Red Carpetpicstitch (18)

Photos by: Charles Martin


San Francisco may be accustomed to glitzy galas and opening nights, but Saturday evening at the Children’s Creativity Museum theater was a distinctly different kind of red carpet affair. Preschool educators were in the limelight as First 5 San Francisco and the Teaching Channel debuted a new video series showcasing state-of-the-art teaching in the city’s Preschool for All program.


Proud students and their families participated in honoring their beloved teachers, who were the celebrity movie stars for the evening. Preschool teachers, children, and parents dressed up for the occasion, which was deliberately staged as a red carpet movie premiere to elevate the importance of preschool teachers and the masterful methods by which great teachers motivate young children to learn.


“I’m not accustomed to this kind of fanfare, but it’s really gratifying to see my fellow preschool teachers and our profession being celebrated in this fashion,” said Pacific Primary teacher Brian Silveira, one of the teachers featured in the video series. “I hope that these videos will help build a greater sense of community among early educators across the country, through which we can all learn from one another.”


The Teaching Channel, which produces videos of effective teaching practices to inspire and guide K-12 teachers online and through a weekly PBS program, chose San Francisco as its launching pad for its first foray into preschool, a series of 20 videos entitled, “Best Practices in Early Childhood Education.”


“We’re thrilled to have a new ‘YouTube’-like platform for sharing examples of great teaching, available on-demand and free to teachers, teacher trainers, and anyone else interested in what high-quality preschool looks like,” said Laurel Kloomok, Executive Director of First 5 San Francisco, the department that administers the city’s universal preschool program.


Early education has come into sharp focus as more policymakers and education leaders recognize the critical impact that preschool can have on children’s long-term academic success. From San Francisco Unified School District Superintendent Richard Carranza to President Obama himself, the call for expanding opportunity for all children to attend high-quality preschool has been loud and clear, yet what constitutes “high quality” is seldom understood well, even in the education community.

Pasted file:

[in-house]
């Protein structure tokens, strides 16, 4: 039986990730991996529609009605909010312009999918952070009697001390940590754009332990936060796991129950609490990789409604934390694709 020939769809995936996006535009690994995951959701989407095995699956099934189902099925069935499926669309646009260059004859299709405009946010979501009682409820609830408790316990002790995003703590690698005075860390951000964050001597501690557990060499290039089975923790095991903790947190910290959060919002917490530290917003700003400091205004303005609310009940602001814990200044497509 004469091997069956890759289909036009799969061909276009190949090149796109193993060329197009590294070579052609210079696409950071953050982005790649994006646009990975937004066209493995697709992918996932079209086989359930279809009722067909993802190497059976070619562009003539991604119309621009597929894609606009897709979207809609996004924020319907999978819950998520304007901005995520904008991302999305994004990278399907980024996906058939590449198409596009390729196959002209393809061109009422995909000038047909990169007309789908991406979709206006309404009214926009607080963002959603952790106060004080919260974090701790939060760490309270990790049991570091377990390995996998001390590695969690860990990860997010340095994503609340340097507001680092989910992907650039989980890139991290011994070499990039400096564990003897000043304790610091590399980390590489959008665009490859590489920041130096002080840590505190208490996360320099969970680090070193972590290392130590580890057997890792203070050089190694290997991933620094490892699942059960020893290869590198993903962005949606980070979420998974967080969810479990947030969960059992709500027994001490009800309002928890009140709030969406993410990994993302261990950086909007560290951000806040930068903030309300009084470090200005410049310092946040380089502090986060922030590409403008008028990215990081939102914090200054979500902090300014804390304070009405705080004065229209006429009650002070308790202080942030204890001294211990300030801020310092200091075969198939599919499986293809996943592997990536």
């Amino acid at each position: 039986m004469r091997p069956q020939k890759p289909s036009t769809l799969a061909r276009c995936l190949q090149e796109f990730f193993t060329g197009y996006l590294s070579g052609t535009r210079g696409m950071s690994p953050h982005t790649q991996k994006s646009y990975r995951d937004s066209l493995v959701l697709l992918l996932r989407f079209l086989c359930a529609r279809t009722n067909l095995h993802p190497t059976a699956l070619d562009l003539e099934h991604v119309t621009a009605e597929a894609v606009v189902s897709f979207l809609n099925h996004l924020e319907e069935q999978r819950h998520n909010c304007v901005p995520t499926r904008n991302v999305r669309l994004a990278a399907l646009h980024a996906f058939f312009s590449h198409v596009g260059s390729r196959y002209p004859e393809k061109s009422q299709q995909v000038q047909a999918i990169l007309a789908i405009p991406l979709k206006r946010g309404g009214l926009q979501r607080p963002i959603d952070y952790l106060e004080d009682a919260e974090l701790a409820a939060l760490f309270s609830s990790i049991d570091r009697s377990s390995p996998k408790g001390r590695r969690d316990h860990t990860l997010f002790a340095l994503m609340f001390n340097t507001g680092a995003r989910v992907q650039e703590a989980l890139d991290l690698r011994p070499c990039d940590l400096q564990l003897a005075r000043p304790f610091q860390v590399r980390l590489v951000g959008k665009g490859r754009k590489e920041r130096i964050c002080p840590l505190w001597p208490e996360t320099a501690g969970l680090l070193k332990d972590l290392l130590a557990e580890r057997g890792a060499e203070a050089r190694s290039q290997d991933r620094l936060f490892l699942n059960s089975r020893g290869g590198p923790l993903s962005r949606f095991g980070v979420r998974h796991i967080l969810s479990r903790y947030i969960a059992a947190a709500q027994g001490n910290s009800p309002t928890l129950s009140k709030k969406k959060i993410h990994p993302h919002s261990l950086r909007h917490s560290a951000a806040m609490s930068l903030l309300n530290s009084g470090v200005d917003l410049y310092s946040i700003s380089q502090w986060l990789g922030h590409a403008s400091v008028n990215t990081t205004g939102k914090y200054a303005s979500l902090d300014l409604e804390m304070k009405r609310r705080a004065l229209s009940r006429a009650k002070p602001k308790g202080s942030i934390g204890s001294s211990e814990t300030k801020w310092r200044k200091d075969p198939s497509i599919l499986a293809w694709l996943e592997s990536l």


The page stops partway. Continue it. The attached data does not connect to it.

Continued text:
“Teaching Channel was thrilled to capture best practices in early childhood education in diverse preschools across San Francisco.” said Teaching Channel Education Content Manager Lilly Jones. “Through these videos, we see effective teachers engaging all children in learning. We know that meaningful early childhood experiences lead to academic success throughout the grades and couldn’t have been more happy to capture the magical teaching happening in San Francisco.”


San Francisco’s Preschool for All initiative, which was created when voters approved Proposition H in 2004, has invested $94 million over the last eight years in expanding equal opportunity for 18,000 children to attend high-quality preschool.


A significant part of the investment, now $8 million a year, is dedicated to teacher training and professional development, to insure that preschool teachers are up to date with the latest research-based practices in early education. Independent evaluators have found that Preschool for All features some of the highest levels of quality in the nation for its learning environments and instructional quality.


The videos in the initial series cover topics such as early literacy development, dual language learning, science, social and emotional learning, and mathematics. The first ten videos, and an accompanying video guide, can now be found at . The Teaching Channel will release the remaining videos in the coming weeks.


San Francisco preschools featured in Saturday nights premier were: 1st Place to Start; GLIDE Family, Youth and Childcare Center; Kai Ming Head Start; Mission Neighborhood Centers; Pacific Primary; and South of Market Child Care.


Funding for the video series was provided by the Evelyn and Walter Haas, Jr. Fund, a private family foundation located in San Francisco.